In the present case, this Court must weigh the harm involved by allowing employees to repeatedly litigate an issue versus the harm involved by allowing USS to profit by its discriminatory practices. This Court is persuaded that considerations of equity tip the scales of justice in favor of the employees. Congress intended the EEOC and the courts to eliminate discriminatory practices. USS acted willfully in its wrongful use of Form PF-116-B/C. Such conduct must be eliminated from the workplace. Allowing these employees to recover pursuant to the EEOC action will further the public interest by deterring future violations of the discrimination laws by USS and other employers.
As admitted by the defendant, employees Coventry and Ward applied for 70/80 mutually satisfactory pensions, but such pensions were denied "on the basis of their either filing ADEA charges or advising USS that ADEA charges by them were imminent." Defendant's Objections at 2-3. The denial by USS of the pensions for these reasons violates the ADEA. See EEOC v. United States Steel, 671 F. Supp. 351 (W.D.Pa. 1987). Therefore, USS shall retroactively reinstate Coventry and Ward to mutually satisfactory 70/80 pensions.
USS also admits that "Gary Thayer applied for and received a 70/80 mutually satisfactory pension effective December 1, 1982, which pension was reclassified to a 30 year sole option effective July 1, 1983 as a result of his opting into the [ Coventry v. United States Steel Corp., No. 83-977 (W.D.Pa.)] lawsuit." Defendant's objections at 3. Such reclassification violates the ADEA. EEOC v. United States Steel, 671 F. Supp. 351. Therefore, USS shall retroactively reinstate Thayer to a mutually satisfactory 70/80 pension.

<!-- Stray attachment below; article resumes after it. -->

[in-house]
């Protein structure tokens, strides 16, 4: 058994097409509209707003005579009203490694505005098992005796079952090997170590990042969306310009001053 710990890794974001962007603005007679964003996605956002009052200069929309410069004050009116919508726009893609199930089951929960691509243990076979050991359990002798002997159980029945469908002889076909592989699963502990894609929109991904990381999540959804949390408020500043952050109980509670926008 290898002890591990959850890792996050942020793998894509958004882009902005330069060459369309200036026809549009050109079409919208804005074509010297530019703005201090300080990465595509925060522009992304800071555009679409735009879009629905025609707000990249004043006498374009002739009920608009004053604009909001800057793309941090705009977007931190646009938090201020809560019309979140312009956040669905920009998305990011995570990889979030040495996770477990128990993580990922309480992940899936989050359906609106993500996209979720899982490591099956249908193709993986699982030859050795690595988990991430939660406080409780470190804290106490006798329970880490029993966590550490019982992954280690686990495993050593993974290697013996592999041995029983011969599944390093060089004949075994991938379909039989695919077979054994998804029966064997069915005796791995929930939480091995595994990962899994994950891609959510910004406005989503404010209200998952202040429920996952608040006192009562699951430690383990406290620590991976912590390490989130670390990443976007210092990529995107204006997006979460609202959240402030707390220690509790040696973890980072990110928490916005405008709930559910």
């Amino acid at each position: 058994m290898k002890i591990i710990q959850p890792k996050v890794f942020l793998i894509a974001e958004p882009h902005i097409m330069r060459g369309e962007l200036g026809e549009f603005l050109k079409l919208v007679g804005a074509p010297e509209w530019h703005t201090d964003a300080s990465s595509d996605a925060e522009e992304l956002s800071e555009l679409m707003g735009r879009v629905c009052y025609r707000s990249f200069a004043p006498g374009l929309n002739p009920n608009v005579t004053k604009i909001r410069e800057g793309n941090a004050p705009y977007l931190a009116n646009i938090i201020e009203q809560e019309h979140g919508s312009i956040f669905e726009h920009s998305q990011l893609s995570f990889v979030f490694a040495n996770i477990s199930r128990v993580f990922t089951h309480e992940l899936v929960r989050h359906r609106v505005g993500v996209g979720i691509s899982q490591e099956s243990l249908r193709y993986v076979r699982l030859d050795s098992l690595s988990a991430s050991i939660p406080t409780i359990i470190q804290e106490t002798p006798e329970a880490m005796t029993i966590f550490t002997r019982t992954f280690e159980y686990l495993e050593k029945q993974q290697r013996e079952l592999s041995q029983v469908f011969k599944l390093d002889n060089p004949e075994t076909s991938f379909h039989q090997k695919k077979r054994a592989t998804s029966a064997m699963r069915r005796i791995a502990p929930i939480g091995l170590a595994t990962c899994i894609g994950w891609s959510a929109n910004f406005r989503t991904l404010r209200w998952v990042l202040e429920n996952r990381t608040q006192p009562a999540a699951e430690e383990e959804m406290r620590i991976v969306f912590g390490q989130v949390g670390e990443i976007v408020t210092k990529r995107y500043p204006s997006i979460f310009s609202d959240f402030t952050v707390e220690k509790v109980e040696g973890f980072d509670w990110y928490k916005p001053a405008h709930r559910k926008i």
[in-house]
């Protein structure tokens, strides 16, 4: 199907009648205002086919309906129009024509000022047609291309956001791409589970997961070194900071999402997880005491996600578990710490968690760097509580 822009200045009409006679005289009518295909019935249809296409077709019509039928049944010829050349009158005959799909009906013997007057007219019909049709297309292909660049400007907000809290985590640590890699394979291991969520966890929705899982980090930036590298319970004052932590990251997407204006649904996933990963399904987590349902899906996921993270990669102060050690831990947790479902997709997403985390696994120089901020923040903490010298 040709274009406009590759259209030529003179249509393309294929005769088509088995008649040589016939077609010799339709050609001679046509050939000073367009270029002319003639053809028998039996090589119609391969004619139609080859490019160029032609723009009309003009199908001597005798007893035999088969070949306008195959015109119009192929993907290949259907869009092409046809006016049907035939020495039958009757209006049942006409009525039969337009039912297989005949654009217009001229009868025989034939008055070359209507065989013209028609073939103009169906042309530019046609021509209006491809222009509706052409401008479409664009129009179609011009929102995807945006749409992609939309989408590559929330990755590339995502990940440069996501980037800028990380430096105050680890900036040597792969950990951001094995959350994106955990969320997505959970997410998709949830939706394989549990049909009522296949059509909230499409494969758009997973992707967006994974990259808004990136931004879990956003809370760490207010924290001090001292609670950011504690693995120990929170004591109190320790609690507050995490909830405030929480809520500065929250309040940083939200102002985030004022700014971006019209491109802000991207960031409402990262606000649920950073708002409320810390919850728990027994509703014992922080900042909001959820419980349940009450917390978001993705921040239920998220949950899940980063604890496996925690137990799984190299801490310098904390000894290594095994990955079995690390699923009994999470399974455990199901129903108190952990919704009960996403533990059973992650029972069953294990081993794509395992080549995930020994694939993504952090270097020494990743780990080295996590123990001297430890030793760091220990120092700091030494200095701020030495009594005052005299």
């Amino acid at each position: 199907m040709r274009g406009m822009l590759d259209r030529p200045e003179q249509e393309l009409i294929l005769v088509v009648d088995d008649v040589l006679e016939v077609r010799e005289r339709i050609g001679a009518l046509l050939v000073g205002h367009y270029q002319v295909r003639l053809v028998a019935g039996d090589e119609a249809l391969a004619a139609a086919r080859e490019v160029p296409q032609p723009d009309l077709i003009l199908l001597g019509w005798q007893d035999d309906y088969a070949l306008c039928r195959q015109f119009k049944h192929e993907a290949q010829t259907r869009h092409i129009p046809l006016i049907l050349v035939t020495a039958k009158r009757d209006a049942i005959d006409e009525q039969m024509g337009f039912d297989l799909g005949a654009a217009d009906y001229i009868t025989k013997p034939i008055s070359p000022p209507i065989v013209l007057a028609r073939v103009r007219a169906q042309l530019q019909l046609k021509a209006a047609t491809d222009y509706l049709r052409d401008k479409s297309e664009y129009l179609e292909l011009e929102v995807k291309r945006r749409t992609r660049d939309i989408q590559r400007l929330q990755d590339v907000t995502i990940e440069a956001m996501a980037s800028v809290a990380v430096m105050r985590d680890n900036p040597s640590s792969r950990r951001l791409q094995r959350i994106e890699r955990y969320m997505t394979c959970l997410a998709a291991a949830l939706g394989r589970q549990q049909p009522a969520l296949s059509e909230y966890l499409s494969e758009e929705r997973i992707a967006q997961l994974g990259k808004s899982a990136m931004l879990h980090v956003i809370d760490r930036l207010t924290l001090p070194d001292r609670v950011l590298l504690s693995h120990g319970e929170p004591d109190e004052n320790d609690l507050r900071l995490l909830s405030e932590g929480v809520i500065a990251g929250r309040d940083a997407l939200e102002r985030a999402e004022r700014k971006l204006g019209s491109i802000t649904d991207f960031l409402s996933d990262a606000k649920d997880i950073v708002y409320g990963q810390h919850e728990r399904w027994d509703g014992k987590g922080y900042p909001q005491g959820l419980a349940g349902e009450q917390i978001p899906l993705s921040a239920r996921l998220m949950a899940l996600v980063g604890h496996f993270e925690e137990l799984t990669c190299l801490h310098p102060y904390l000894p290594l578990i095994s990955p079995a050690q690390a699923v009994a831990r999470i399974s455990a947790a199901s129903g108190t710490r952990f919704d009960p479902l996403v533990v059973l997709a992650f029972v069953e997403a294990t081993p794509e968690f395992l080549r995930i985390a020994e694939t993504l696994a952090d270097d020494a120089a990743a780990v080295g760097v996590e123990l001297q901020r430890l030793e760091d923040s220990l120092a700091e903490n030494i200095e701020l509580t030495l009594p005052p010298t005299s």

As to Robert Mitchell, USS states that Mitchell "requested a 70/80 mutually satisfactory pension [on November 29, 1982] which request was denied because Mr. Mitchell had been placed on layoff on July 15, 1982." Defendant's Objections at 3. However, evidence exists that Mitchell requested a 70/80 mutually satisfactory pension prior to his retirement. See Letter from S. W. Menzel, Jr. to R. E. Mitchell (July 21, 1982) (stating that Mitchell requested a 70/80 mutual pension on July 1 and July 19, 1982). Questions of material fact exist as to when Mitchell requested a 70/80 mutual pension and why such pension was denied. Therefore, this case will proceed to trial as to these questions.
An appropriate Order will be issued.
AND NOW, this 21st day of November, 1989, upon consideration of Defendant's Motion to Supplement This Court's October 1st Injunction and to Bar Certain Claims, and, in accordance with this Court's Memorandum Opinion filed herewith,
IT IS HEREBY ORDERED that employees Avera, Bryar, Bush, Coventry, Cunningham, Fasekas, Hallas, Lewis, Mularski, Naylor, Thayer, and Ward shall be retroactively reinstated to the 70/80 mutually satisfactory pension plan, plus pre-judgment interest. Employee DiVirgilio's claim has been settled. The claims in regard to Cole and Nix are denied. A trial will be had on the claim on Mitchell's behalf.
Date: November 21, 1989